When I was very young, my parents owned a reel-to-reel tape recorder. It had multiple speed playback and twin tracks. My sister and I played with this thing for hours, making funny noises, over-dubbing sounds, and generally having a high old time.
I was hooked. As they often say, “the colours are better on radio”. Theatre of the mind, where your imagination fills in the images from the sounds alone. I have a particular fondness for sound effects records, and ambient sounds of real places in particular. It’s just another of those myriad creative pastimes I’ve developed through my life.
Have a search around the interweb and you’ll find numerous projects which aim to capture for posterity sounds of the every day mundanities of life. Things like birdsong in an urban environment, the sound of a stream trickling through a culvert, the 8.15 to Harpenden… that kind of thing. A favourite is the London Sound Survey. Sound, for many, is something we don’t often think about, and with most of us plugged into headphones or earbuds, blocking out the world around us, it’s easy to lose that audible connection with our surroundings.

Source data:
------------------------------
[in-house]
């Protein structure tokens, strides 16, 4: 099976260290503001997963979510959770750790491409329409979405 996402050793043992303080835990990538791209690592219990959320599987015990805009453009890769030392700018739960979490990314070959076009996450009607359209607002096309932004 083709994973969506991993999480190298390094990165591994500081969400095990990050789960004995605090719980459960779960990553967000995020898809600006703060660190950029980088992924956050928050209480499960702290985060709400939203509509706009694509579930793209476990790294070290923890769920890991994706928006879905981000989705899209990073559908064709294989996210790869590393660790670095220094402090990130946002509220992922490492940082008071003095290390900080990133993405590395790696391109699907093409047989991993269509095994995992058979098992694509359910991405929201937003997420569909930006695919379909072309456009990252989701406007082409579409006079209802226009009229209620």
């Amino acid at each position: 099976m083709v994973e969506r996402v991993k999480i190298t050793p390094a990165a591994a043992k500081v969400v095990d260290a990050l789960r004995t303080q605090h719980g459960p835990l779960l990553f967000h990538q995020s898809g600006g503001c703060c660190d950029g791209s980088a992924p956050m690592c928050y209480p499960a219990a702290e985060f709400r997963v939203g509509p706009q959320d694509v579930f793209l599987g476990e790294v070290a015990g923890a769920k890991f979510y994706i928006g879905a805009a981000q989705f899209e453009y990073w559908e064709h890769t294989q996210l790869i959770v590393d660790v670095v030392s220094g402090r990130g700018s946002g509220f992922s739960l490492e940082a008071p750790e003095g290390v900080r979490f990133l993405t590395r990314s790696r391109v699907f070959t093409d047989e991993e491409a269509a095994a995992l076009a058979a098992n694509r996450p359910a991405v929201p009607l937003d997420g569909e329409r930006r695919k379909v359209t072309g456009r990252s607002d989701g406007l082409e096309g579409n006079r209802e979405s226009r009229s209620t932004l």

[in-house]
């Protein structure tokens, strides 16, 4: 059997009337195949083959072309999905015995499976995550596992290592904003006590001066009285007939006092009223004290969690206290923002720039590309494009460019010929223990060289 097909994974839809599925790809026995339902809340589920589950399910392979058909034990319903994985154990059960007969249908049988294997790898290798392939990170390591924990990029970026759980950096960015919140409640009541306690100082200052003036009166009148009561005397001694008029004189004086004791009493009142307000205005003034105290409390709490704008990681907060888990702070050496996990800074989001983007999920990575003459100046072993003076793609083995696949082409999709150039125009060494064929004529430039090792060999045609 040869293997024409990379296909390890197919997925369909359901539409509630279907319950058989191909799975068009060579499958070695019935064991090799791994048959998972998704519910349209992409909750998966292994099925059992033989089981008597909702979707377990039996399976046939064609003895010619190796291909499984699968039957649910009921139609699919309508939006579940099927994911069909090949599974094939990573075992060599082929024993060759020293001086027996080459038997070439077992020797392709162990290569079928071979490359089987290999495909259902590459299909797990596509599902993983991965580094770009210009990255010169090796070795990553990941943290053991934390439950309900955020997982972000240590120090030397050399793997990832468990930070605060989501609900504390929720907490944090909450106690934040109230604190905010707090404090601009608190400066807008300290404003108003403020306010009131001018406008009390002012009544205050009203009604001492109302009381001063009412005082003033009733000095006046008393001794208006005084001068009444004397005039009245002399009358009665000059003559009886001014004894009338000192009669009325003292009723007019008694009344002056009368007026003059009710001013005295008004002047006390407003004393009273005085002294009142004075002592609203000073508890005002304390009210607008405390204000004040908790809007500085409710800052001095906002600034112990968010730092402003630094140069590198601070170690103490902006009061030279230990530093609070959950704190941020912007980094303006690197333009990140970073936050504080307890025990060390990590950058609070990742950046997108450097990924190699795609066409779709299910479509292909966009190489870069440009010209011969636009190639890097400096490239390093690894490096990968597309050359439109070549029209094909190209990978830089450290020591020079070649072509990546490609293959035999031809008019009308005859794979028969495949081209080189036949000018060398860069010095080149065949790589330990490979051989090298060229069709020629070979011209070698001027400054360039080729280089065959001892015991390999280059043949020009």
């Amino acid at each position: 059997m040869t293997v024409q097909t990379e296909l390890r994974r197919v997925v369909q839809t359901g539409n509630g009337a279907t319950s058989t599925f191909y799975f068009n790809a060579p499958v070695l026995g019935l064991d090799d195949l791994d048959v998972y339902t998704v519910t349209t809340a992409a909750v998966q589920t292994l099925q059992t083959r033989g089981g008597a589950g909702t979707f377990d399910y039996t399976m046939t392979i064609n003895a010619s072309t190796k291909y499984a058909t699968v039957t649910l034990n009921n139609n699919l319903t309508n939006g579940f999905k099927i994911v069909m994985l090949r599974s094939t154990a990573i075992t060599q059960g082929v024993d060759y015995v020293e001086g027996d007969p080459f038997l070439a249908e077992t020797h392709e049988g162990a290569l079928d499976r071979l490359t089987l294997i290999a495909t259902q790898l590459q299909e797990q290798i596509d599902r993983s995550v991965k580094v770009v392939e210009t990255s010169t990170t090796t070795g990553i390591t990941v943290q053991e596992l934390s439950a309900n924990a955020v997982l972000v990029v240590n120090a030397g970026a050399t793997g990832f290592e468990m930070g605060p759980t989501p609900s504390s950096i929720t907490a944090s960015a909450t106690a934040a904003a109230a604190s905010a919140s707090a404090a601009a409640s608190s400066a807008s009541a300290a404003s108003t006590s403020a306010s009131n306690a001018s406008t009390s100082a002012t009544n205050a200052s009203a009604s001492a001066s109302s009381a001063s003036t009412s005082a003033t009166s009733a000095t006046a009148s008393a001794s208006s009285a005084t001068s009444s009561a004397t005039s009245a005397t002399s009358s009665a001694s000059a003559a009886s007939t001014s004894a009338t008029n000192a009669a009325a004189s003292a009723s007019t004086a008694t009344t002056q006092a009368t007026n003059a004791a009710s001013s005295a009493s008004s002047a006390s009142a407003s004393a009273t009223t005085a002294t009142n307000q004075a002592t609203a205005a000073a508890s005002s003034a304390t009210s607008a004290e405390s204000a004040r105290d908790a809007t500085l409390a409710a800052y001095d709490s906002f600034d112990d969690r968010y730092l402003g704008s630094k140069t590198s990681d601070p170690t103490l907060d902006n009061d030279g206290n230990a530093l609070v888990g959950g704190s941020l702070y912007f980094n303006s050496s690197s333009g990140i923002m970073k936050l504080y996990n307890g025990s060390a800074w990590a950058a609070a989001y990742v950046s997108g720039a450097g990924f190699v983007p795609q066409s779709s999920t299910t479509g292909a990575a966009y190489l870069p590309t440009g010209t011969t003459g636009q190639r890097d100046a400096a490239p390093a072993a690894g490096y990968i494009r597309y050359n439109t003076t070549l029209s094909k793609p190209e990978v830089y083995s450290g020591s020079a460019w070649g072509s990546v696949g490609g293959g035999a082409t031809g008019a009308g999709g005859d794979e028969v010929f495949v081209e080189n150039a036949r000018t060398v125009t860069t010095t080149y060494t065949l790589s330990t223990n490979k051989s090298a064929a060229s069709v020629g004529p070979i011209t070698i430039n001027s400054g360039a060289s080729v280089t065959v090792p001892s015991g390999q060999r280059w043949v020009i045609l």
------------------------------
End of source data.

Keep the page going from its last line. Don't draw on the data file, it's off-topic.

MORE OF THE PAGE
Anyway, last year, Best Beloved and I invested in a modern digital audio recorder. We’ve owned various analogue and digital recorders over the years, but most were strictly linear in form. You recorded the sound, you played the recording back, and if you wanted to get the sound into another format you had to transfer it real time. No accessing a digital file in those days. Now, with the new toy, we could make a recording, and get it into the computer for editing with a few clicks of a mouse.
Long story short, we are steadily building a library of some commonplace sounds of our modern world—and some of our not-so-modern world. To that end, I’ve set up a SoundCloud account where we can share the edited recordings with the world. The first playlist I’ve created is of recordings made on the Severn Valley Railway, Shropshire, last year. For best results, play back through good speakers, or a good set of headphones.